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Employee Free Choice Act roundup

This ominous piece of legislation, whose misleading name is not the least of its insults to the body politic, hasn't gone away, even if we've been tending to neglect it lately:

  • Friend of this site and perennial libertarian favorite lawprof Richard Epstein details "The Case Against EFCA" [SSRN]
  • Similar law already in effect in Ontario might foreshadow how card-check could work [Dolan Media] But would Americans be happy trading our current labor-management state of affairs for the very different and far more union-friendly climate that prevails in Canada, where a major university (York U.) has been enduring a staff strike that has shut classes for months? [Western Standard, Doorey]
  • Public polls, on this issue even more than most, are manipulable through the wording of questions; and why is Atlantic's Marc Ambinder taken in by union spin re: workers' "choosing" to dispense with secret ballots? [Michael Fox, Mickey Kaus, Jennifer Rubin]
  • Fourth Circuit opinion cited by SCOTUS in 1969: "It would be difficult to imagine a more unreliable method of ascertaining the real wishes of employees than a 'card check,' unless it were an employer's request for an open show of hands. The one is no more reliable than the other. No thoughtful person has attributed reliability to such card checks."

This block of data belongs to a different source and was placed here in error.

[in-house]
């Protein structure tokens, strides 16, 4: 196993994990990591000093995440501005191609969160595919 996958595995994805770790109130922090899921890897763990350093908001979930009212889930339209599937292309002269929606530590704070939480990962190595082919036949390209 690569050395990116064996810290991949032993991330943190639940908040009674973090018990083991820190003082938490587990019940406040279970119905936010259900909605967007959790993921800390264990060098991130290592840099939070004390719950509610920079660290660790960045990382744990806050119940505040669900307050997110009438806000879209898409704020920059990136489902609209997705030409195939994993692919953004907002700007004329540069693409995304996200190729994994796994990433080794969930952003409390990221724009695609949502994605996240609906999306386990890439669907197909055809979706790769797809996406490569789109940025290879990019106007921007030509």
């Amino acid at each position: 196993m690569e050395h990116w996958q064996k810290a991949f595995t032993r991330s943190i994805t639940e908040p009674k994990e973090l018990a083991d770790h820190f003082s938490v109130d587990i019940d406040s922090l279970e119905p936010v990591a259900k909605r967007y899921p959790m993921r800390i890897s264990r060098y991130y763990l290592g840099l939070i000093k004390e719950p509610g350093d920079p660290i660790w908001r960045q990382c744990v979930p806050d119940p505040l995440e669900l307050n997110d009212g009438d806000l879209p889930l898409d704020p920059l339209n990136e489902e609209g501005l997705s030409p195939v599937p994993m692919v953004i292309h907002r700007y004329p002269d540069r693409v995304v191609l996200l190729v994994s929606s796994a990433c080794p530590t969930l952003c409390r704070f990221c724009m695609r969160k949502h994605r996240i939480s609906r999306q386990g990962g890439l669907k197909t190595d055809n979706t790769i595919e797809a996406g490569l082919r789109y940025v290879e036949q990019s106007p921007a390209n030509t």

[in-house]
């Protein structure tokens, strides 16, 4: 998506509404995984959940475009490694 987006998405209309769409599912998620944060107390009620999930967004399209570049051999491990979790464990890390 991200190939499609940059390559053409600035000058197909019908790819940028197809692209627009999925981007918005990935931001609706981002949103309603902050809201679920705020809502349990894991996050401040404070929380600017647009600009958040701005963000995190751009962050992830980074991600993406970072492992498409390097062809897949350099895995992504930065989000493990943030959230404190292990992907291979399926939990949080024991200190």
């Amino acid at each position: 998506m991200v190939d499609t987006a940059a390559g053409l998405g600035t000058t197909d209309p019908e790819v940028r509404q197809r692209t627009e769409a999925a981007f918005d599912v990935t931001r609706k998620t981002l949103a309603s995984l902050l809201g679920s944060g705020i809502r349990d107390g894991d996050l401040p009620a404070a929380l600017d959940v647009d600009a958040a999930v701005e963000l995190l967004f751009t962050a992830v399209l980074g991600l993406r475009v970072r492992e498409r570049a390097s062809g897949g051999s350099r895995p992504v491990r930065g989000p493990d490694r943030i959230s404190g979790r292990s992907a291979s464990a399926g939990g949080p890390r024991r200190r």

• Unions claim workers can still obtain secret ballot if enough of them want it. Funny, cards themselves don't seem to inform them of that option [IBEW, Machinists courtesy Eric B. Meyer]
  • The Hill: "Wary of card-check bill, tech lobbying against it";
  • Some other recent commentaries [Gary Becker and Richard Posner at Becker-Posner Blog; George's Employment Blawg; Mary Rogers and Adin Goldberg of Day Pitney at Metro Corp. Counsel]
  • Finally, Georgetown's Michael Gottesman responds to an earlier Epstein piece (in the WSJ) arguing that EFCA is unconstitutional ("Epstein's imagined constitutional difficulties haven't the remotest chance of gaining judicial acceptance") and Epstein posts a rejoinder.




Published by the Manhattan Institute

The Manhattan Insitute's Center for Legal Policy.